You don’t have a marketing problem and it’s highly likely that if you’re here reading this post, you don’t have a product problem either. What you do have is a storytelling problem.
If you are marketing a fabulous product, an innovative application or a life changing coaching program that isn’t selling, then your brand story isn’t connecting your audience to the idea.
People don’t know why they should be interested in your stuff.
Your job is to give them the reason, it’s that simple.
Look at Instagram, it’s just a photo sharing app, right? Wrong. Instagram enables anyone (with an iPhone), to make their life and photos look more spectacular than they really are. For free! It allows users to seamlessly create something beautiful, share it in 60 seconds and get instant feedback, love and adoration from their own audience. Instagram founders Kevin and Mike don’t tell the story, they give the users a reason to share it with their friends. The story is baked into the interface.
You do have a compelling story to tell, maybe you’re just not doing it yet. You don’t need to throw the baby out with the bathwater… really you don’t! Sometimes it’s a simple as changing a single word or a line of your copy. It’s that subtle. Perhaps it’s knowing what does one person says to another to recommend your idea? The reason people will fall in love with you is already there you just need to work out how to dust it down a little.
Image by 1Sock.
We all know that love affairs don’t begin with facts
Ric Bixter was given a college assignment; to take something boring, that you could buy for less than a couple of dollars and repackage it to make it more interesting and valuable. So Ric set out to tell a different story about elastic bands. One that had little to do with the facts.
Your customers will sometimes need to know the facts about what you’re selling. How many sessions? What’s the fuel consumption? Does is come with a guarantee? But that’s not always where your story has to start. Take a look around you at all the marketing messages you see working. The products and services people fall in love with aren’t just about the facts or specs. They are about the story and things people care about.
Your job is to communicate more than the facts
This doesn’t mean telling a story that isn’t true. It means getting people to take a second look and giving them a reason to fall in love with what you do. We all know that love affairs don’t begin with facts. If you want to make people believe your true story, then you need to ask yourself one simple question.
How is this adding to my customer’s worldview?
Take a look at how perfectly Ric told a new story about elastic bands, with colour, typography, nuance and humour.
How could you do this in your business? What story can you tell? How can you make your idea matter to the people who need to hear from you?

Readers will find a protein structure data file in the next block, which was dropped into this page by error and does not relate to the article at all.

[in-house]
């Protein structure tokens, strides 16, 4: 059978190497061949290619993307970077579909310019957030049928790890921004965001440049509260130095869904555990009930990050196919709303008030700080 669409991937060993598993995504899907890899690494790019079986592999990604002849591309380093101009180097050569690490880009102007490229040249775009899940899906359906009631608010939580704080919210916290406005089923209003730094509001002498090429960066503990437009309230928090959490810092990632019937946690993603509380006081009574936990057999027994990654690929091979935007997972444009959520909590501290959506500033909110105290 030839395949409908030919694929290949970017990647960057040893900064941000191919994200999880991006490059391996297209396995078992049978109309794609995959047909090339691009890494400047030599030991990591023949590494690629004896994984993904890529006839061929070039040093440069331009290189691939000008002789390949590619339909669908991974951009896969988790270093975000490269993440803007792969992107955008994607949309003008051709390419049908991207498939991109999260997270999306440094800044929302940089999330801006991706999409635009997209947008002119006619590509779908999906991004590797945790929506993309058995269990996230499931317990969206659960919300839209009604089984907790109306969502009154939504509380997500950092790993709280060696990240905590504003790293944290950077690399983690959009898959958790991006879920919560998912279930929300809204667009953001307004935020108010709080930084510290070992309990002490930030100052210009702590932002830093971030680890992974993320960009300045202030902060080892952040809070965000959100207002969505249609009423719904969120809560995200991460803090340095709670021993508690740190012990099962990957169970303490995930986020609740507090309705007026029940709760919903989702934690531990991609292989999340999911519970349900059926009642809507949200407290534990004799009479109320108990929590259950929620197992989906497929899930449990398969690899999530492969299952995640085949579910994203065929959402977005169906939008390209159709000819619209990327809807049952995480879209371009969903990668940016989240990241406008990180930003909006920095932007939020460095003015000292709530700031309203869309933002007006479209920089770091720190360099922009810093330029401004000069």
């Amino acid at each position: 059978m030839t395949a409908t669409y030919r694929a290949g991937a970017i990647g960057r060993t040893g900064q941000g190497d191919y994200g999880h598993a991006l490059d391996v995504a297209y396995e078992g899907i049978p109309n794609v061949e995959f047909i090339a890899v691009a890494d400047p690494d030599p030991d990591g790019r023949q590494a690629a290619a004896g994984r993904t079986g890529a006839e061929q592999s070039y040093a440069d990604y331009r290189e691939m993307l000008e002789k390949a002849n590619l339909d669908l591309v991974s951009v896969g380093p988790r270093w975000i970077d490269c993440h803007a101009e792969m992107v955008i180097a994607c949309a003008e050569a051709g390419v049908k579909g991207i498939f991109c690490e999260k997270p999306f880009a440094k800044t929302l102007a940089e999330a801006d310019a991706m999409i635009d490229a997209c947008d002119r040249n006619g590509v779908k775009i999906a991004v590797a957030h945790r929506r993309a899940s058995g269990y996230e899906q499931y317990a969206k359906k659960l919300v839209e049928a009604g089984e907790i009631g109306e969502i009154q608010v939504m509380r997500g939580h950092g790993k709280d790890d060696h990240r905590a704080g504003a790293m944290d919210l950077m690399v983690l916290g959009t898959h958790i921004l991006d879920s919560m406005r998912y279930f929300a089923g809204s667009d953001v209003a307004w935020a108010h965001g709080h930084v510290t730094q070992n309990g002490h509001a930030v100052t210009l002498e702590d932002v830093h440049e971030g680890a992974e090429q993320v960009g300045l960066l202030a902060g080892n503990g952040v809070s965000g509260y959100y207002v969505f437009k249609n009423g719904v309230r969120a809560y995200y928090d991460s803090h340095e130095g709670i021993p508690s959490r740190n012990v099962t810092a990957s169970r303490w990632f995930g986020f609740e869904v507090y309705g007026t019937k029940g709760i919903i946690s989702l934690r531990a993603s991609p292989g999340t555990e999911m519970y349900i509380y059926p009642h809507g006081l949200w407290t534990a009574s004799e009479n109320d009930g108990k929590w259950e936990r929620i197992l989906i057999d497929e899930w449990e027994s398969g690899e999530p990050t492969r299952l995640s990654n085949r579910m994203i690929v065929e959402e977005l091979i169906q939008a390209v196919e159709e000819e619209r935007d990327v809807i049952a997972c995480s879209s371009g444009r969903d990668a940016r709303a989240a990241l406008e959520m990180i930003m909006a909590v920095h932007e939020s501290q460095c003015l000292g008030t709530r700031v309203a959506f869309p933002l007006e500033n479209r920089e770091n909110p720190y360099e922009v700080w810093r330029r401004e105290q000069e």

And if you’re looking to add a great storyteller to your design team in London next year, give Ric a shout @fellbridge. He’s sure to be snapped up!
Images and package design by Ric Bixter.
“Who am I to be brilliant, gorgeous, talented, fabulous? Actually, who are you not to be?” Marianne Williamson
Heather Spriggs is an artist. She’s a gifted designer and visionary stylist, with a fine arts degree. Heather is a one off, an original.
When I first started working with Heather she had been blogging for two years about modern romance and vintage style, at Gathering Spriggs using the typepad platform. She had built quite a following over that time but wasn’t earning any income from her blog. Heather also ran an Etsy store, selling beautiful hand crafted pieces online for way less than their true value, taking into account the time and talent that had been put into them. As if that wasn’t enough Heather had built a full time home decorating business over a period of eight years. She clearly had no shortage of entrepreneurial spirit and drive!
One of the first things we spoke about was moving Heather’s website to it’s own .com domain, (something she was in the process of working on with her designer). The timing couldn’t have been better. But instead of launching GatheringSpriggs.com as a result of our consultation Heather re-launched her blog at HeatherSpriggs.com. At the time I think this was a big decision for Heather and part of her journey to stepping into her light.
We covered a lot of ground quickly, including what was working for Heather, what was taking up her time and energy and where it might be better directed. We worked out who she really wanted to speak to on her blog and what their worldview was. We discussed her audacious goals, her vision for her brand, plans for her business and where she wanted to be. We had some soul searching conversations along the way.
Once she called herself a decorator, now Heather is an artist, stylist and designer.